What is Your Net Worth? Using a Personal Balance Sheet to Identify Your Financial Situation

Posted By on Apr 14, 2014|0 comments


The Dowager Countess of Grantham, the Patriarch in the hit PBS show, Downton Abbey is vehemently against “technology” and all things new.

Not me. I am a big advocate of using technology, but I think it can often be overused. The use of eMoney and MoneyGuidePro is becoming more pronounced. Here is one suggestion to help you be a little more like Violet, the Dowager Countess of Grantham: create a personal balance sheet for yourself and for your clients.

You can do this with a paper and pen, or just use a spreadsheet. It is quick to implement and update with clients on a regular basis. Using a personal balance sheet enables you to become more aware of your client’s net worth and what impacts it.

I use a personal balance sheet to monitor where I am going. I often think of increasing my wealth by adding more assets. I (and you) can do that in two ways: save more money from my income or invest in items that increase in value.

Reduce Your Debt to Increase Your Assets

But, there is actually a third way: pay off debt. Paying off debt has two positives. It reduces the led weight that is dragging down your net worth, and second, it reduces the interest payment you have to pay each month, allowing you to save more in order to help increase your assets.

As a sales trainer for financial advisors, I am a big proponent of helping clients determine their net worth, which is calculated by subtracting your liabilities from your assets. Basically your net worth is how much you own minus how much you owe.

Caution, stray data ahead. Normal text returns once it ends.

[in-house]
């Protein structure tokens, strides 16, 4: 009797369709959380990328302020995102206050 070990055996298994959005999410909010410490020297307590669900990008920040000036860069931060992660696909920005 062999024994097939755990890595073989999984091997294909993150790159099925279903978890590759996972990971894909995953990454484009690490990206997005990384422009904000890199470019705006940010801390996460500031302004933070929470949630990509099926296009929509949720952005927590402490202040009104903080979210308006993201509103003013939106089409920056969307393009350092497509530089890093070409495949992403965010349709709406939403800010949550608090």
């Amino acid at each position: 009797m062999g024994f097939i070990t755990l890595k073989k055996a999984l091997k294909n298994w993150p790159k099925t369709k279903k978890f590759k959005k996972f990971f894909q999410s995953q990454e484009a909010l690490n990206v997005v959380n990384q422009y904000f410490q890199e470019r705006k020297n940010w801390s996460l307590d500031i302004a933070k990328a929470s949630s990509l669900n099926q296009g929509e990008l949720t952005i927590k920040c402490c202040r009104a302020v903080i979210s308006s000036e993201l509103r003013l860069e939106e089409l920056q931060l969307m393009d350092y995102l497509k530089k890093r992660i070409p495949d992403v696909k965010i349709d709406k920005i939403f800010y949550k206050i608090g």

Liabilities include what you owe on a credit card, your loan on an automobile, a college loan and your mortgage.

Your assets are broken down into current assets, long-term securities (retirement accounts), real estate, personal business (if you are a business owner or entrepreneur) and personal property (jewelry, art, and cars).

I recommend updating your personal balance sheet once a year. When I update the sheet, I track two things: net worth and assets growth. Net worth is the difference that is found when subtracting liabilities from assets. If this is growing, my wealth is growing.

The second item is the value of assets. This shows if what I am investing in is growing. Tracking these two things over time provides you with a picture of where you are and where you are going.

Updating Your Personal Balance Sheet to Assess Current Financial Situation

I only recommend updating your personal balance sheet annually, or when assessing a decision about a big investment or paying off debt. Otherwise, you get caught up and concerned about your wealth going higher or lower.

What you will have to do is collect year-end statements for all the items you own. The personal property might be difficult as you will have to create a guestimate for the value of the cars, jewelry and art. Second, to value your property, you can use websites like Zillow.com. But be careful, as the more unique or out of the way your home is, the less likely Zillow is to accurately assess your home value.

Below I will provide a simple sheet you can use. I have included the specific items under each category. However, if you have several savings accounts, or have an IRA, ROTH and or 401k, you should list these out separately and total the entire category.

See how a personal balance sheet can do more for your than technology can provide.

Once you complete your personal balance sheet, you will have an accurate depiction of your financial situation. My next article discusses how your net worth is likely to change in your 20s, 30s, 40s, 50s, 60s, 70s, and 80s and how you can keep track of it using the personal balance sheet.

Once you do this for yourself, you should also do this for your clients. Tracking your client’s net worth is helpful and easy to do. You will also gain satisfaction in knowing you are helping your clients reach their goals.

photo credit: Evian Tsai via photopin cc

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